Do you enjoy playing with different flavor profiles? Plenty of diners celebrate their love for sweet, sour, salty and umami flavors, but what about bitter?
Bitter isn't necessarily considered a favorite. The palate is sensitive to bitter flavors and, if not prepared carefully, a bitter food can be overwhelming to the taste buds. But, when executed correctly, bitter has the capability to balance sweetness and create "lightness" in a rich dish.
Not quite sure which food items fall under the "bitter" category? The spectrum ranges from black coffee and dark chocolate to fruits and vegetables to spices and herbs: arugula, dandelion, chicory, sorrel, mint, broccoli rabe, Brussels sprouts, chard, cranberries, dandelion greens, grapefruit, kale, rhubarb, tea, turnip, turmeric and rhubarb.
The wonderful thing about these foods is that the majority boast rich nutritional benefits. Many bitter fruits are good sources of vitamin C, while many bitter vegetables are low in calories and full of antioxidants, vitamin K and fiber.
What Happens When You Combine Two Bitter Foods?
The Vegetarian Flavor Bible by Karen Page cites the function of bitterness as a cooling flavor that stimulates appetites and boosts other tastes. So, when two bitter items are in the same dish, they play off of each other and highlight their differences in flavor instead of their bitterness. For instance, a kale salad pairs well with dried cranberries and vinaigrette, and an arugula salad is delicious with toasted walnuts and citrus dressing.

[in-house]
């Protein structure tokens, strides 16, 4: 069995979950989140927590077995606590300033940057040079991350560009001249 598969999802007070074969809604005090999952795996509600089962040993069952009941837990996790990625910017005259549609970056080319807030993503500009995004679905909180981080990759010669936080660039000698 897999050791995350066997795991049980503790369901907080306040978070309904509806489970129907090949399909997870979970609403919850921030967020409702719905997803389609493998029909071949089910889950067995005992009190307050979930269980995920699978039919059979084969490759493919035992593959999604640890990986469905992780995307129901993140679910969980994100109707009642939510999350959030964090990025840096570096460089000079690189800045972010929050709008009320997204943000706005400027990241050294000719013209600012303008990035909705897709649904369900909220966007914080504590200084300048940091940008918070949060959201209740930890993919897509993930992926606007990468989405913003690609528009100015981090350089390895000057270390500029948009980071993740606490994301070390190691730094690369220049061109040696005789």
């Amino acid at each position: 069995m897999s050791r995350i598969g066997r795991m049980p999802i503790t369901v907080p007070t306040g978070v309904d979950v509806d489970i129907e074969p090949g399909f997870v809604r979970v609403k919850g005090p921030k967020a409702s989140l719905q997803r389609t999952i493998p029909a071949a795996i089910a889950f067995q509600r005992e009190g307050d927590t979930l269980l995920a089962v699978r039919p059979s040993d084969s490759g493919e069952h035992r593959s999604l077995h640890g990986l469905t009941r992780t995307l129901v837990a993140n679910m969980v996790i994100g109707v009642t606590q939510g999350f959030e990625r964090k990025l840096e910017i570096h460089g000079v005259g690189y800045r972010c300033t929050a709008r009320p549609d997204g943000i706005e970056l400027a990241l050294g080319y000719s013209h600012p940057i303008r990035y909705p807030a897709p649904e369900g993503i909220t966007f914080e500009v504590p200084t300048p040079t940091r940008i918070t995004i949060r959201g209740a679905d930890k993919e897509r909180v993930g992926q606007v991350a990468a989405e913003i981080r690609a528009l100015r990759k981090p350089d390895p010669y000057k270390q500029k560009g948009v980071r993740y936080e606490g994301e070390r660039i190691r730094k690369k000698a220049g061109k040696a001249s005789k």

Try these other common combined bitter flavor combinations:
- Chocolate and coffee
- Rhubarb and strawberry
- Broccoli rabe and garlic
- Chard and sweet potatoes
- Turmeric and coconut
- Turnips and carrots
Although many well-known dishes incorporate these flavors together, bitter foods still present ample opportunities for creativity in the kitchen.